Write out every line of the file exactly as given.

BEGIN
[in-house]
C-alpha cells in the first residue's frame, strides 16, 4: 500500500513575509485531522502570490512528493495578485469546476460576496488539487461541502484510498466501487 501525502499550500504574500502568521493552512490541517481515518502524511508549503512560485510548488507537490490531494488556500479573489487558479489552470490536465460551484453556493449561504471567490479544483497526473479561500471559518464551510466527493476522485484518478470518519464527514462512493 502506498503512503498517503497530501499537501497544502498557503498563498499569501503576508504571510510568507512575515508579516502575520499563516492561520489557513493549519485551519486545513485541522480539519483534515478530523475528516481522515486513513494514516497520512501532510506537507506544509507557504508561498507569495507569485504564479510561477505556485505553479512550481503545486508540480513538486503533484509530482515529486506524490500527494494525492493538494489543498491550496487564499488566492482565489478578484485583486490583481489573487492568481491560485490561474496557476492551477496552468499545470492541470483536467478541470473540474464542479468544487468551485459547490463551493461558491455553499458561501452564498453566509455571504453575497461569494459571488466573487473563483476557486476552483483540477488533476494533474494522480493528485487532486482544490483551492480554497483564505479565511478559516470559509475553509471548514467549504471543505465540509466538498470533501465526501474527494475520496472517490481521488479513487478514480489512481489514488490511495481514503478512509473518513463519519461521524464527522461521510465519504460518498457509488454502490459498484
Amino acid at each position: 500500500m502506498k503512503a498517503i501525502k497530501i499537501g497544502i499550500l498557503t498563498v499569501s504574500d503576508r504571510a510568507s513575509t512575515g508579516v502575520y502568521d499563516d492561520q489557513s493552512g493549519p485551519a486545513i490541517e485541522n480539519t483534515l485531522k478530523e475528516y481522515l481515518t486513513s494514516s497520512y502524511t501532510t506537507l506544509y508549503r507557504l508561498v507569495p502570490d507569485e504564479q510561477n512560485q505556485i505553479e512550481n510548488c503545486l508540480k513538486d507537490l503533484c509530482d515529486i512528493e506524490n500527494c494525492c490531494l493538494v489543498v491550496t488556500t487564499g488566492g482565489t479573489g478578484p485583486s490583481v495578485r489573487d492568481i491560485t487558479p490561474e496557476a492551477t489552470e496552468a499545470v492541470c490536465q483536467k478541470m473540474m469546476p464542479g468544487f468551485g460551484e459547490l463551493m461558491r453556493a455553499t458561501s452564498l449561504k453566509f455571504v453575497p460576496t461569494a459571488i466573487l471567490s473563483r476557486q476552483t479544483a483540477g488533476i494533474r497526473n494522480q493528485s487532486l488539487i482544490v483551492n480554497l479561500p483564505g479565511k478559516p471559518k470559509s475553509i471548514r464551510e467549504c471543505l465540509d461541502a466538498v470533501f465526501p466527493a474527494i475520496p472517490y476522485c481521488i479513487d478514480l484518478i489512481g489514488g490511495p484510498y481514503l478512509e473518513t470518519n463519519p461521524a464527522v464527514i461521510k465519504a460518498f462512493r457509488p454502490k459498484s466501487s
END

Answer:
[in-house]
C-alpha cells in the first residue's frame, strides 16, 4: 500500500513575509485531522502570490512528493495578485469546476460576496488539487461541502484510498466501487 501525502499550500504574500502568521493552512490541517481515518502524511508549503512560485510548488507537490490531494488556500479573489487558479489552470490536465460551484453556493449561504471567490479544483497526473479561500471559518464551510466527493476522485484518478470518519464527514462512493 502506498503512503498517503497530501499537501497544502498557503498563498499569501503576508504571510510568507512575515508579516502575520499563516492561520489557513493549519485551519486545513485541522480539519483534515478530523475528516481522515486513513494514516497520512501532510506537507506544509507557504508561498507569495507569485504564479510561477505556485505553479512550481503545486508540480513538486503533484509530482515529486506524490500527494494525492493538494489543498491550496487564499488566492482565489478578484485583486490583481489573487492568481491560485490561474496557476492551477496552468499545470492541470483536467478541470473540474464542479468544487468551485459547490463551493461558491455553499458561501452564498453566509455571504453575497461569494459571488466573487473563483476557486476552483483540477488533476494533474494522480493528485487532486482544490483551492480554497483564505479565511478559516470559509475553509471548514467549504471543505465540509466538498470533501465526501474527494475520496472517490481521488479513487478514480489512481489514488490511495481514503478512509473518513463519519461521524464527522461521510465519504460518498457509488454502490459498484
Amino acid at each position: 500500500m502506498k503512503a498517503i501525502k497530501i499537501g497544502i499550500l498557503t498563498v499569501s504574500d503576508r504571510a510568507s513575509t512575515g508579516v502575520y502568521d499563516d492561520q489557513s493552512g493549519p485551519a486545513i490541517e485541522n480539519t483534515l485531522k478530523e475528516y481522515l481515518t486513513s494514516s497520512y502524511t501532510t506537507l506544509y508549503r507557504l508561498v507569495p502570490d507569485e504564479q510561477n512560485q505556485i505553479e512550481n510548488c503545486l508540480k513538486d507537490l503533484c509530482d515529486i512528493e506524490n500527494c494525492c490531494l493538494v489543498v491550496t488556500t487564499g488566492g482565489t479573489g478578484p485583486s490583481v495578485r489573487d492568481i491560485t487558479p490561474e496557476a492551477t489552470e496552468a499545470v492541470c490536465q483536467k478541470m473540474m469546476p464542479g468544487f468551485g460551484e459547490l463551493m461558491r453556493a455553499t458561501s452564498l449561504k453566509f455571504v453575497p460576496t461569494a459571488i466573487l471567490s473563483r476557486q476552483t479544483a483540477g488533476i494533474r497526473n494522480q493528485s487532486l488539487i482544490v483551492n480554497l479561500p483564505g479565511k478559516p471559518k470559509s475553509i471548514r464551510e467549504c471543505l465540509d461541502a466538498v470533501f465526501p466527493a474527494i475520496p472517490y476522485c481521488i479513487d478514480l484518478i489512481g489514488g490511495p484510498y481514503l478512509e473518513t470518519n463519519p461521524a464527522v464527514i461521510k465519504a460518498f462512493r457509488p454502490k459498484s466501487s